- Reliability – in case of service provider outage, and business continuity plan
- Connectivity and Access to critical information during a provider outage
- Segregation of duties in companies that are selling and serving PaaS and SaaS on their IaaS infrastructure.
- Scenarios of destruction where attack targets a single customer, but takes out everyone on the same block, in the same state, or even the same country (5 days down in Sweden)
- Trend to respond to efficiency by using more, example shooting 4 rolls of film on a trip, as opposed to 300 shots using a digital camera
- Ability to get a provider to supply SOC I feedback in a timely manner
- Knowing who performs network administration for remote users, and what and who is connecting to SaaS such as Salesforce.com, Box.net
Add your voice to the RiskWatch. Tweet with us. What do you think about the list from our dialogue?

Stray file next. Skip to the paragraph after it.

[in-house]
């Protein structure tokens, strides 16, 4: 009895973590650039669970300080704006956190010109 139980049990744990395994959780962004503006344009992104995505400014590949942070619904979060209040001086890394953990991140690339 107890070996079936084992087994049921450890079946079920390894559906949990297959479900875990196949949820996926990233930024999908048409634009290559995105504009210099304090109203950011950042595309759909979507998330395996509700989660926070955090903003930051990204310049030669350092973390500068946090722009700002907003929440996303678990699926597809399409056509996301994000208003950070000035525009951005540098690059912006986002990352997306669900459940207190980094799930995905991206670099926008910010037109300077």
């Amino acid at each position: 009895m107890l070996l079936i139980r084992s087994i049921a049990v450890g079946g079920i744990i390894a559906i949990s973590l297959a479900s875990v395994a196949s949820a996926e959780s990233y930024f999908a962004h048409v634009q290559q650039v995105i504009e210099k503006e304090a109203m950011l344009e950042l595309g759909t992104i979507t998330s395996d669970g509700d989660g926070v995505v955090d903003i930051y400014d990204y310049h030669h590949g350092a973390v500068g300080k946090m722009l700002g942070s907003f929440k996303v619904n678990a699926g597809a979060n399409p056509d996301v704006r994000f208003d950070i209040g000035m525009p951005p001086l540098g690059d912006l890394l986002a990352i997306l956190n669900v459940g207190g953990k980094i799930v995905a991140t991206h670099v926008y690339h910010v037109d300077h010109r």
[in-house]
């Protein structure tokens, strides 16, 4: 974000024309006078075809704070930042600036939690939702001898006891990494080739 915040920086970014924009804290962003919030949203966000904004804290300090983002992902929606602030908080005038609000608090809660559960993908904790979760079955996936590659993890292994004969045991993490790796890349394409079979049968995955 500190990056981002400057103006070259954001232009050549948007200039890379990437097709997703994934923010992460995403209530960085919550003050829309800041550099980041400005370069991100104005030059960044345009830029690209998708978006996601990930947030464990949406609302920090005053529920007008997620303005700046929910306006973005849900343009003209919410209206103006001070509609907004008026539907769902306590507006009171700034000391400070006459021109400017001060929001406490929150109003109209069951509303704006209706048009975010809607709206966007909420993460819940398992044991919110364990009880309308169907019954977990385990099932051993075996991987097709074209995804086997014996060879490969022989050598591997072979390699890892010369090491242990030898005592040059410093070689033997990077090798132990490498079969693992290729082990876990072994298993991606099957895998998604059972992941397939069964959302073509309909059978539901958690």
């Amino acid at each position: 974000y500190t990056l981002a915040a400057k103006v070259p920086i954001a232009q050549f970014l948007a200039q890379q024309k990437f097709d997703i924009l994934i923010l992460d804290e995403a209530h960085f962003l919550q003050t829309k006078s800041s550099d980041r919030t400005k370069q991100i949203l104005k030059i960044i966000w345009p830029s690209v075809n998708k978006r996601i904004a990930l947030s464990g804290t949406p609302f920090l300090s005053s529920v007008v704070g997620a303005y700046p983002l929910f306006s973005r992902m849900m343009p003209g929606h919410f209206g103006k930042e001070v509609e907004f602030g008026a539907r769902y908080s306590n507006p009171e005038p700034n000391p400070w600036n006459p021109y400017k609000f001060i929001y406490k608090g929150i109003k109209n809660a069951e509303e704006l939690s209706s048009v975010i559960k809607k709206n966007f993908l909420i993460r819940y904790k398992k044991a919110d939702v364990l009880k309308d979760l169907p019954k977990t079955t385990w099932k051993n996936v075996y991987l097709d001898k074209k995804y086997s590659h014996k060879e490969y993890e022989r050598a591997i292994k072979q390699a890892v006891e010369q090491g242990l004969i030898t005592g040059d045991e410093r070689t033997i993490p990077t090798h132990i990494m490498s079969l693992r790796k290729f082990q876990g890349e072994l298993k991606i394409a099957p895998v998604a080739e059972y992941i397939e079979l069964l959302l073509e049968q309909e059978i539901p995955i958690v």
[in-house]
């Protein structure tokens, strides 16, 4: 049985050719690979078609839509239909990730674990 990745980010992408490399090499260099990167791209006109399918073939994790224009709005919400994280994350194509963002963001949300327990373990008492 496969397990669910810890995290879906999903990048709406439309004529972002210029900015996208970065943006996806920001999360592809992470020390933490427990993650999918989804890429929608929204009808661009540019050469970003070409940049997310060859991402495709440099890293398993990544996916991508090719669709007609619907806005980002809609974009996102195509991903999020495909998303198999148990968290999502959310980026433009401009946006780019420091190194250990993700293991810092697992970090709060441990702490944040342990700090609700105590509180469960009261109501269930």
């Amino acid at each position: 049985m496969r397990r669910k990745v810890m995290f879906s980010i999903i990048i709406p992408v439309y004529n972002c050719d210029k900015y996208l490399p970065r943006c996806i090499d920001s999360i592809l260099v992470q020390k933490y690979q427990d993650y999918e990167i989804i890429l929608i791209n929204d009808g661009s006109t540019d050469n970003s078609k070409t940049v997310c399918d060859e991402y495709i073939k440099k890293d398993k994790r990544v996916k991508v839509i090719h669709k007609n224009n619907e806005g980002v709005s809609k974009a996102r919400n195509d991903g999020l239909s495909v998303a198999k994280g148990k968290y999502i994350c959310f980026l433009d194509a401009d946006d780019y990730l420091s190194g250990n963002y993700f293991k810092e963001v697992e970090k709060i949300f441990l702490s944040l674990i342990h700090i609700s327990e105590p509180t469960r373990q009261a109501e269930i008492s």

Two camps debate over the safety of Cloud Computing, but chances are neither camp was sufficiently consulted before their companies invested substantially in either virtualization infrastructure or moved any number of key business functions into the Cloud. The reality is both auditors and the business have to collaborate in refining existing risk scenarios, address new areas of configuration management, and modify change policies to prevent common pitfalls known to the adoption of any new technology, (i.e., loss of availability, integrity, and reputation). While Cloud and Virtualization pose unprecedented essential business value, (such as avoiding downtime, improving availability, reducing the cost of operations and speeding product to markets) companies that rush to leverage cost savings, are also likely to experience our next biggest losses of all time.